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Underworld king Lee Lother has been killed aboard a ocean liner, several people could have been the murderer. There is his mistress Anya Roysen, a married woman, who was jealous of his flirtations with his old moll, night club singer Sally Marsh, who had agreed for one last night with Lother, to get her younger brother Ned out of the Lother's clutches because he has faked Lother's name on a check to pay his gambling debts. Then there is Sally's new flame Jimmy Brett, a con man and gentlemen thief, who has out-tricked Lother in a fixed poker game, and is, together with shorty, after the ladies jewels. Inspector McKinney suspects Joe Saunders, a recently released convict, who was arrested due to some tips by Lother, but Ned and Sally insist that they committed the crime alone. Written by
Stephan Eichenberg <email@example.com>
TRANSATLANTIC MERRY-GO-ROUND (Reliance, released by United Artists, 1934), directed by Benjamin Stoloff, produced by Edward Small, is pure thirties entertainment featuring numerous radio and screen personalities of the past whose names are almost forgotten today.
The story, told in flashback, is set on an ocean liner involving numerous passengers, including a Jimmy Brett, a jewel thief (Gene Raymond), Sally Marsh, actress (Nancy Carroll), some loan-sharks (Sidney Blackmer, Sam Hardy and William "Stage" Boyd), and a jealous husband (Ralph Morgan) out to spy on his unfaithful wife (Shirley Grey) by becoming a stowaway in a lifeboat. A murder later occurs which causes Inspector McKinney (Robert Elliott) to take time off from his vacation to gather up all the suspects.
In between the scenario, radio comedian Jack Benny as Chad Denby, with Nancy Carroll perform a spoof of MGM's GRAND HOTEL (1932); Mitzi Green singing "Oleo, It's Love" while impersonating actor George Arliss; the three Boswell Sisters singing "Rock and Roll" two decades before that term became standard to 1950s music, as well as "If I Had a Million Dollars"; along with a production number or two, save one biggie, "It Was Sweet of You," done in Busby Berkeley type-fashion, but choreographed by Larry Ceballos and Sammy Lee, including dancing girls, overhead camera shots with the chorus doing geometric figures. On the lighter side of "comedy relief," there's Patsy Kelly as a wisecracking passenger who participates in a shipboard skit; Sid Silvers as Raymond's sidekick posing as a cabin boy who hides the stolen jewels; and Sydney Howard as the passenger drunk who never sobers up for an instant during the duration of the entire story. And if any curious viewer wants to see a Nancy Carroll movie, this is possibly the only one of hers made available. What a shame that she isn't better known today especially since she was one of those top named Paramount stars of the 1930s (who at times resembles Paramount's own Sylvia Sidney). Carroll's career sadly faded after leaving Paramount, appearing in some forgettable programmers before accepting minor assignments in two 1938 releases.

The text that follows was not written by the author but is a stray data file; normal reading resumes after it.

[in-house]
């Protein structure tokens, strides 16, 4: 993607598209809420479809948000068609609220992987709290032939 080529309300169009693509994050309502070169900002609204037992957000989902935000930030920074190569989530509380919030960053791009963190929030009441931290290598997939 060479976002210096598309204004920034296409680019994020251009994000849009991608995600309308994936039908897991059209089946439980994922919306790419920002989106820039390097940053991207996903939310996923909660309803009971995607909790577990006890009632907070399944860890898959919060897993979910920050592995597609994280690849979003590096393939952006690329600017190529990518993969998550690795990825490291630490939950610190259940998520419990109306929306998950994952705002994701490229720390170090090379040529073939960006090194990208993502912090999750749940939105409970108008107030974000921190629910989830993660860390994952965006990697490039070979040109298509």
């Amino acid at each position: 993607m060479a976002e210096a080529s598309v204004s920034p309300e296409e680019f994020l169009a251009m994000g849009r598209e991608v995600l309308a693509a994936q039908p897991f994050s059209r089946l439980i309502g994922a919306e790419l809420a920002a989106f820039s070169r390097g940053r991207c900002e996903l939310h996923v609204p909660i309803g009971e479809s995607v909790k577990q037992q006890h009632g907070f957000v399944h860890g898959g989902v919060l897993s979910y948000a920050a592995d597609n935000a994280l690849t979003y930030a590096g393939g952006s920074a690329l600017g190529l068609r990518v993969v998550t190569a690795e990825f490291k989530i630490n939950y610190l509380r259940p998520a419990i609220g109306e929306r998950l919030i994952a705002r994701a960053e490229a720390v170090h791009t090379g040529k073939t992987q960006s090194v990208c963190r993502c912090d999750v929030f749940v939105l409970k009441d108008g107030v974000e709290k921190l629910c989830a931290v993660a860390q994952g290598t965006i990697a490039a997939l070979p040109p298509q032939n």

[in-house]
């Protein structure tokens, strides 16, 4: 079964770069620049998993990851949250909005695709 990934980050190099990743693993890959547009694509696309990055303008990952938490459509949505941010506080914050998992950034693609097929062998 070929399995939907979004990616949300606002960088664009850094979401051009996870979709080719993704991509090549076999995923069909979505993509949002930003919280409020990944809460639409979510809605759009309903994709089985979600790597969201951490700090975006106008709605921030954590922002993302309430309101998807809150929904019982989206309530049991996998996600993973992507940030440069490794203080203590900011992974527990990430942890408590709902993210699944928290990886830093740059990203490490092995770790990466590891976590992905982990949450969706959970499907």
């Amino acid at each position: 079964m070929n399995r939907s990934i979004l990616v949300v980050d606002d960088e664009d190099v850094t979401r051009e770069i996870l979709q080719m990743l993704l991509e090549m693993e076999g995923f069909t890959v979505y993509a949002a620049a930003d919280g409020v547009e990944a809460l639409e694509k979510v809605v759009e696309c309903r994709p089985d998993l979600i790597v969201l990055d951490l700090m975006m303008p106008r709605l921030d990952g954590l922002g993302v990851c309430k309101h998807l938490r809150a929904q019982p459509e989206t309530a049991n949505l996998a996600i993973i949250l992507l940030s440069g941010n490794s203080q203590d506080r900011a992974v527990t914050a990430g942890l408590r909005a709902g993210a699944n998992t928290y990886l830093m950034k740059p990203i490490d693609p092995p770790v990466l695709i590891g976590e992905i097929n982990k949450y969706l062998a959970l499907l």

TRANSATLANTIC MERRY-GO-ROUND was distributed on video cassette in 1987, became part of the "Nik-at-Nite Movie" which played after the midnight hours on Nickelodeon prior to 1988, and later returned to cable television for a while on American Movie Classics from February 2, to November 13, 2000, before disappearing from view.
It spite of its shortcomings, TRANSATLANTIC MERRY-GO-ROUND is enjoyable sort of movie quite common during the Depression era. (**1/2)
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